July Reading Wrap-up
Reading in July (as well as writing this summary, apparently) was painstaking, at best. It was a whirlwind of a month, full of camping trips, friends visiting, taking care of the farm garden and frantically trying to finish projects and clean the house in order to get it ready to sell (and we’re finally on the market! Cross your fingers!). I had a real hard time fitting reading into the mix, but I did manage to get through three books – two of which I can happily recommend to you.
Books finished in July:
- The Girl From the Savoy by Hazel Gaynor
- The Son by Philipp Meyer
- The Bees by Laline Paull
Thoughts and Reviews:
The Girl From the Savoy by Hazel Gaynor
Lots of people really seem to like this book. It’s gotten tons of good reviews on Goodreads and Amazon, which I checked before I bought it. It turns out, however, that I am not one of those admiring people. Which is too bad, because like I said, I paid good money for it. It’s also disappointing because it had all the makings of a book I would enjoy reading while on vacation- set just after WWI in London with a plucky heroine from the working class starting a housecleaning job at the famous Savoy Hotel, and all the upstairs/downstairs drama that comes along with that. Unfortunately, it’s also chock full of overwrought cliche and florid, overblown language. Almost every single character in the book was also constantly saying how there was ‘something special’ about Dolly (the main character), but the author never showed me what it was. She just asked me to take their word for it. It was completely predictable, even though there were about thirty different plot lines (none of which resolved satisfactorily) going on. I’ll probably be donating this to the library, so other people don’t have to make the mistake of purchasing it.
The Son by Philipp Meyer
This was an amazing book. An epic. I’m going to go ahead and say that I believe this book is truly an American masterpiece. It’s engrossing and beautiful, savage and gut-wrenching. I could not put it down, while at the same time it often made my blood run cold, looking back as I was from an arguably more enlightened (but sadly, no less brutal) future. It’s the story of three generations of the McCullough family – Eli, Peter and Jeannie – and how they shape and are shaped by the America they live in. Eli’s family is killed by Comanche Indians and he himself is kidnapped by them. He becomes one of them, but is eventually sold back to the whites when his tribe is decimated by disease and starvation, and begins a career in the Texas Rangers hunting down and killing Mexicans and Indians. His son, Peter, disapproves of the violence of the time he lives in, but with America in the Great War and the rabid xenophobia gripping the nation, he feels he can’t do anything about it but bear witness. Eli’s great-granddaughter, Jeannie, struggles to carve out and retain her place as the head of the family’s ranching and oil business, in an age where women were considered secondary to men. The writing is strong and succinct, the characters were three-dimensional and believable, and the landscape of the story is gripping in and of itself. I have actually read this book twice now, and will probably happily read it many more times in my life. This one is a modern classic for sure.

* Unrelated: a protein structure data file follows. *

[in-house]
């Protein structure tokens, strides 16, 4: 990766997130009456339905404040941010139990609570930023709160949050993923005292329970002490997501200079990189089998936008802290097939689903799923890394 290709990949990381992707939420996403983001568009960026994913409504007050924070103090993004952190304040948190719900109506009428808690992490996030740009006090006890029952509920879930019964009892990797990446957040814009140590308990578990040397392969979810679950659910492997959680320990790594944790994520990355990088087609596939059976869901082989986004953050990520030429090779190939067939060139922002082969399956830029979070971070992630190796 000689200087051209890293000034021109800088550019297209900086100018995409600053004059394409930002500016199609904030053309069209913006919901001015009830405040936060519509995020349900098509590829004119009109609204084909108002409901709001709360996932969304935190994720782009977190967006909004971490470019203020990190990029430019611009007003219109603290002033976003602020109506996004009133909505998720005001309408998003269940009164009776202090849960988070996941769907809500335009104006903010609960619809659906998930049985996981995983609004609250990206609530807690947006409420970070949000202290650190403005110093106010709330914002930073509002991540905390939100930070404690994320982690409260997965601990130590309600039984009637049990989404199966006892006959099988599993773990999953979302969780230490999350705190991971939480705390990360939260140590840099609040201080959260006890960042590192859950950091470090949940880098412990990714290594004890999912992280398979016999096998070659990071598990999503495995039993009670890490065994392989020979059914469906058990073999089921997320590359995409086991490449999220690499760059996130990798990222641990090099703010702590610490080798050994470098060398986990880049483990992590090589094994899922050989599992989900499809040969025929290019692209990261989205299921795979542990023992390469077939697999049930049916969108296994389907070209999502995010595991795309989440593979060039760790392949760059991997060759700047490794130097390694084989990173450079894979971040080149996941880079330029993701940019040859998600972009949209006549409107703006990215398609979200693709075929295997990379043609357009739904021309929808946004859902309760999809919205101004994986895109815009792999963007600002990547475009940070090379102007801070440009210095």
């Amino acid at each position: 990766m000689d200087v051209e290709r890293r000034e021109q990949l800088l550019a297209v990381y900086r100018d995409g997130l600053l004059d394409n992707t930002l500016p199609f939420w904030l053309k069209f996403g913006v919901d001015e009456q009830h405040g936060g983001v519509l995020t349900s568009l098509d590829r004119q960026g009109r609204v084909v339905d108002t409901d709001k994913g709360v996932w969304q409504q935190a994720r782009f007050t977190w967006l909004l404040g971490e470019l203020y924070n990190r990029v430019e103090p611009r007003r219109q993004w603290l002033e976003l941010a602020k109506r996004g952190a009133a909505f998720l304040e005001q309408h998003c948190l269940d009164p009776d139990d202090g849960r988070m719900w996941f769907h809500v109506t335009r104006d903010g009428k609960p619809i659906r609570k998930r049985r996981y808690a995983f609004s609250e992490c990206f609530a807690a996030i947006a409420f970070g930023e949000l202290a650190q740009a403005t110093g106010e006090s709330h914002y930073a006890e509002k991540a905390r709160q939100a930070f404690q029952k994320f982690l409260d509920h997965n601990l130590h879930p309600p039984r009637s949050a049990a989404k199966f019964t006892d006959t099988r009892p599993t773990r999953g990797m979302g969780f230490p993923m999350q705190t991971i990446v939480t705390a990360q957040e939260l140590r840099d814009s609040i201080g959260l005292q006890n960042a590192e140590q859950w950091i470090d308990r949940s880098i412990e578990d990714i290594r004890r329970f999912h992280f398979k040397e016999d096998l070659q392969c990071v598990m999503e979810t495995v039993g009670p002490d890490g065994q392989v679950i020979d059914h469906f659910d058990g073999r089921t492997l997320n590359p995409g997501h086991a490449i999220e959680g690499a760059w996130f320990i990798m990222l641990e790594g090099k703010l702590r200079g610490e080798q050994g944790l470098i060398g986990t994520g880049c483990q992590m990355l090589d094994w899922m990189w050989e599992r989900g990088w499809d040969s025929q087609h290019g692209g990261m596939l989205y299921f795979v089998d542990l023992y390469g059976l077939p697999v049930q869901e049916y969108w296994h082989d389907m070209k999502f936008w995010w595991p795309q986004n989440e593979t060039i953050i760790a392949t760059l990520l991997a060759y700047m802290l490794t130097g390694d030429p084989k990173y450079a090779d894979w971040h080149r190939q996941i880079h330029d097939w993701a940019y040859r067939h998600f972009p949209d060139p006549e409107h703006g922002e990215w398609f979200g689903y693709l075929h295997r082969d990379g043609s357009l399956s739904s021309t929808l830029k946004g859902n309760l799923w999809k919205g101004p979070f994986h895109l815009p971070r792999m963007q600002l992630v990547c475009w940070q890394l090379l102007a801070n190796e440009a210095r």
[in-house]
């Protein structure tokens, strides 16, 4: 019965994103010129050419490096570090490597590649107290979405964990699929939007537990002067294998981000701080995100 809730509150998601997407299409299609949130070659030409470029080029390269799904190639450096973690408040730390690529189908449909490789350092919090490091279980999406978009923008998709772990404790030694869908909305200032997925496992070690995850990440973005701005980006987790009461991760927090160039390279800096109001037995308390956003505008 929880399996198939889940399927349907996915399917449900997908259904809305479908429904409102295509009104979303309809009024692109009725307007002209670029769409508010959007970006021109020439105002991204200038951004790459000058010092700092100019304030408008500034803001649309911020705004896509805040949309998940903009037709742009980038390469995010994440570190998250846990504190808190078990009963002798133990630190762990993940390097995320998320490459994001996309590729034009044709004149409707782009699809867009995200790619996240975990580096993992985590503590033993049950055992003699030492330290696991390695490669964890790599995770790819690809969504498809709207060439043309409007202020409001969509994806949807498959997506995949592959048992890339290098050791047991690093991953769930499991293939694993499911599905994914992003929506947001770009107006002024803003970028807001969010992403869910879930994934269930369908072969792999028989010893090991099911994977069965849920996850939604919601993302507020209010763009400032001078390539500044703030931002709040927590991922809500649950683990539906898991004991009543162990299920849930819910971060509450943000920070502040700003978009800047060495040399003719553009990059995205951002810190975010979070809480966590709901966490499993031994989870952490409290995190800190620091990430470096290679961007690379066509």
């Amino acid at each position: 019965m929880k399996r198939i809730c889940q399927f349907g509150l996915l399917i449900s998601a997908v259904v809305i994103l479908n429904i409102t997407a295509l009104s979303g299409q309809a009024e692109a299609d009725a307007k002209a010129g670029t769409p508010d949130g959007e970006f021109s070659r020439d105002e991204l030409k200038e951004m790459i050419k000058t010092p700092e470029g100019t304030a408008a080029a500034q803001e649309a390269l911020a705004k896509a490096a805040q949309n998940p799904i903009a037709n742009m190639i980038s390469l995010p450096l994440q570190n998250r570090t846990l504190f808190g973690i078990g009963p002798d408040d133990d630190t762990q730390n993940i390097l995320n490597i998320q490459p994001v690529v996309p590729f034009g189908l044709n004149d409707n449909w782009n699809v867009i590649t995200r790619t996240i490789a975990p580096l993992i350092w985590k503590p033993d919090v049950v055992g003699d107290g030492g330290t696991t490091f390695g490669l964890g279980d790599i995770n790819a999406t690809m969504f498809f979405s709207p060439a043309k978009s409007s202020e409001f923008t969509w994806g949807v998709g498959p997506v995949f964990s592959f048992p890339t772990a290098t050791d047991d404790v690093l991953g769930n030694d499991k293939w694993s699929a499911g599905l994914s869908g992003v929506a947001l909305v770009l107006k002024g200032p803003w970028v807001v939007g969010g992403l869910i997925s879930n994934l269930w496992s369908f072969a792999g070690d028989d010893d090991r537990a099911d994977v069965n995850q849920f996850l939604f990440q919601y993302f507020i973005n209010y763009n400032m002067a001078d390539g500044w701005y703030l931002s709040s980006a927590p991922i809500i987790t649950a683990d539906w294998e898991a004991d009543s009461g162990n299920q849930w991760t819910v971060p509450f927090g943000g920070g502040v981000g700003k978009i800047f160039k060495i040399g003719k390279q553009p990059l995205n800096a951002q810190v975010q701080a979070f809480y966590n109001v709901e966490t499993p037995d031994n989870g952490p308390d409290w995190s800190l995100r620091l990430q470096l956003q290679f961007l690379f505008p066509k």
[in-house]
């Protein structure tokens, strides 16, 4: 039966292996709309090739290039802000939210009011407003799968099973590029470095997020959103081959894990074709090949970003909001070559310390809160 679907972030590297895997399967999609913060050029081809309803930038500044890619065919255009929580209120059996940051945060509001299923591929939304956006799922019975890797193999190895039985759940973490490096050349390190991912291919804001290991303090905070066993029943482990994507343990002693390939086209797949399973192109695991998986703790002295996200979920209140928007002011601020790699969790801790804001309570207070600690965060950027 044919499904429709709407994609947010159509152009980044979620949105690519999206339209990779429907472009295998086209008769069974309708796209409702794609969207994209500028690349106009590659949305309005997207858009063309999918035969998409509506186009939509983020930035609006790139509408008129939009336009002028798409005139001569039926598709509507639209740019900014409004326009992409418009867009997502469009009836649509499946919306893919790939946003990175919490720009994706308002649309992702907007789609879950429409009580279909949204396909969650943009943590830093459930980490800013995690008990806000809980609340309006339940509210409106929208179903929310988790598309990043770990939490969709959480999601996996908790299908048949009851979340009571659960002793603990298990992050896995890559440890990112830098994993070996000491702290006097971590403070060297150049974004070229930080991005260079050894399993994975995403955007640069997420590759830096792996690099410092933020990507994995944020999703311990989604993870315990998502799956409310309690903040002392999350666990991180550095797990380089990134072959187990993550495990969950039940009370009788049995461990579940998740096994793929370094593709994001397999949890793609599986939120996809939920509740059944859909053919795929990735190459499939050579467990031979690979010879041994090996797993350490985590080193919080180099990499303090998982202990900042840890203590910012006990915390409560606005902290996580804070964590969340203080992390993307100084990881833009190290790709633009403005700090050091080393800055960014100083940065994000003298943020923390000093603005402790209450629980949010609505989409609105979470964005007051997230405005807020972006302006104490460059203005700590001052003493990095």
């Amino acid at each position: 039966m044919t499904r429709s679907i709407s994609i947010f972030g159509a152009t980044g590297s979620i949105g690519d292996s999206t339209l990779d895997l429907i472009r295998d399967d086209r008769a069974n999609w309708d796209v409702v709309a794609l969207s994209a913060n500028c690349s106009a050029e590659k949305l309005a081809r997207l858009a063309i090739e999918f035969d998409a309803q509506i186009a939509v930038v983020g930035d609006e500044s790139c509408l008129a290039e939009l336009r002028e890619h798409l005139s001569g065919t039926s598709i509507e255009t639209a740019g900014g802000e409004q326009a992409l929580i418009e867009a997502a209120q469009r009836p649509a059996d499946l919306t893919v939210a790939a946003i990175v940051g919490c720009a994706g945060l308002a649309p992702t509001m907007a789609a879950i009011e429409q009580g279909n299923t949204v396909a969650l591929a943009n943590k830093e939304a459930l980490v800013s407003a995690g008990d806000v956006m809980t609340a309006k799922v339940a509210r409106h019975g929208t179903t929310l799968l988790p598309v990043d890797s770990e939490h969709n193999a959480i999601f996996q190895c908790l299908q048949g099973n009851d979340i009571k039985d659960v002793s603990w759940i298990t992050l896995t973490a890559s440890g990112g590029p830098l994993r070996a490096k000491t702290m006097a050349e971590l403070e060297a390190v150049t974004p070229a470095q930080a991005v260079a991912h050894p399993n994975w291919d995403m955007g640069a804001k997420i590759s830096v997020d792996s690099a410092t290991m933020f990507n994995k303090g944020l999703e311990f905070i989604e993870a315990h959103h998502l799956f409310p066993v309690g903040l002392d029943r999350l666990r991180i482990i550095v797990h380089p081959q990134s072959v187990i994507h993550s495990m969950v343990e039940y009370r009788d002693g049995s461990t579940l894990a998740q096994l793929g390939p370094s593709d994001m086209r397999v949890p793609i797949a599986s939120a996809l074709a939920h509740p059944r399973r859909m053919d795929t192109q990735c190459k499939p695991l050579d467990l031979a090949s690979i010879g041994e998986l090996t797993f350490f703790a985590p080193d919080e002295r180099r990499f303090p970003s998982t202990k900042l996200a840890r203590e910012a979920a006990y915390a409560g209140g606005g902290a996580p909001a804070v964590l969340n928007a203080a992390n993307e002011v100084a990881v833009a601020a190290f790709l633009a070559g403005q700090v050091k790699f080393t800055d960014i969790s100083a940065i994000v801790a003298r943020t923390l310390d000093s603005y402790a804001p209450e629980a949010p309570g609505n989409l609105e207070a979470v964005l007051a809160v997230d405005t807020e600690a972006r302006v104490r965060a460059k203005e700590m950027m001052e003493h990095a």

The Bees by Laline Paull
OK, now this was a good dystopian novel (unlike some others I’ve read lately!), even though it was set in a beehive, with literal bees as the characters. The tone of this book is very dark, and makes a strong statement about fanatical religion and the oppressiveness and corruption it’s capable of. (A note worth mentioning here: this book is not representative of true bee behavior and hive society, but the fluid writing and engaging plot makes it very easy to suspend belief). The story’s protagonist is Flora 717, born into the hive’s lowest caste of sanitation workers. Flora is larger and darker than most sanitation workers, and finds she is able to do things the others cannot, such as talking, sensing all the pheromone trails and creating “flow” to feed to the larvae. She soon moves from sanitation, to nursery work, to tending the queen, to foraging. The trouble starts when Flora begins to lay eggs herself, and begins to question the mindset and societal mores that govern her hive. This book is incredibly unique and original, the characters are fleshed out and developed, and the plot is driven and entertaining. Even if you’re not a fan of bees or insects, this is a book well worth reading.
August’s reading list is already shaping up to be better, although this month feels just as busy and crazy. I’ve got some good ones under my belt already though, and I can’t wait to share them with you in just a couple of weeks!